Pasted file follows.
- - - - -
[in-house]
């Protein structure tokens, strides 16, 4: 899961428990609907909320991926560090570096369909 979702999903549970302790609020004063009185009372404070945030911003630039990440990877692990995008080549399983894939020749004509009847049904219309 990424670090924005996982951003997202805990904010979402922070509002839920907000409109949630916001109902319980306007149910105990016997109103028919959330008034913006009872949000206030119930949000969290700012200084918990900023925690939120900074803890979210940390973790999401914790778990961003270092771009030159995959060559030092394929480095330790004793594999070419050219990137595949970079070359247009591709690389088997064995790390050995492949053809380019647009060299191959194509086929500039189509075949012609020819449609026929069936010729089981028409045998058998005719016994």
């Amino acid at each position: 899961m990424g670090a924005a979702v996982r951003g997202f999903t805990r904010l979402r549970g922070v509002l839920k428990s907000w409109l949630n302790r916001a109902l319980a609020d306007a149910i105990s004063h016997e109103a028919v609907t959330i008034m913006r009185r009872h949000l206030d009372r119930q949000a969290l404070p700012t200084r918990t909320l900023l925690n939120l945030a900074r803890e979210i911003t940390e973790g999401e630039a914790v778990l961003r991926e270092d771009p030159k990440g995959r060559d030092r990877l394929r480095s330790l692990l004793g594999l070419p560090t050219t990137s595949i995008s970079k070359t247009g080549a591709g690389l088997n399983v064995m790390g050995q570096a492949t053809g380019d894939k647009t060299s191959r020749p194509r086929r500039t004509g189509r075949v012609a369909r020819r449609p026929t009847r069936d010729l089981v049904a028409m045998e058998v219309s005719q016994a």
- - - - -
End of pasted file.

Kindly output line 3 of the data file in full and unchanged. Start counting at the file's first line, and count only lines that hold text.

């Amino acid at each position: 899961m990424g670090a924005a979702v996982r951003g997202f999903t805990r904010l979402r549970g922070v509002l839920k428990s907000w409109l949630n302790r916001a109902l319980a609020d306007a149910i105990s004063h016997e109103a028919v609907t959330i008034m913006r009185r009872h949000l206030d009372r119930q949000a969290l404070p700012t200084r918990t909320l900023l925690n939120l945030a900074r803890e979210i911003t940390e973790g999401e630039a914790v778990l961003r991926e270092d771009p030159k990440g995959r060559d030092r990877l394929r480095s330790l692990l004793g594999l070419p560090t050219t990137s595949i995008s970079k070359t247009g080549a591709g690389l088997n399983v064995m790390g050995q570096a492949t053809g380019d894939k647009t060299s191959r020749p194509r086929r500039t004509g189509r075949v012609a369909r020819r449609p026929t009847r069936d010729l089981v049904a028409m045998e058998v219309s005719q016994a």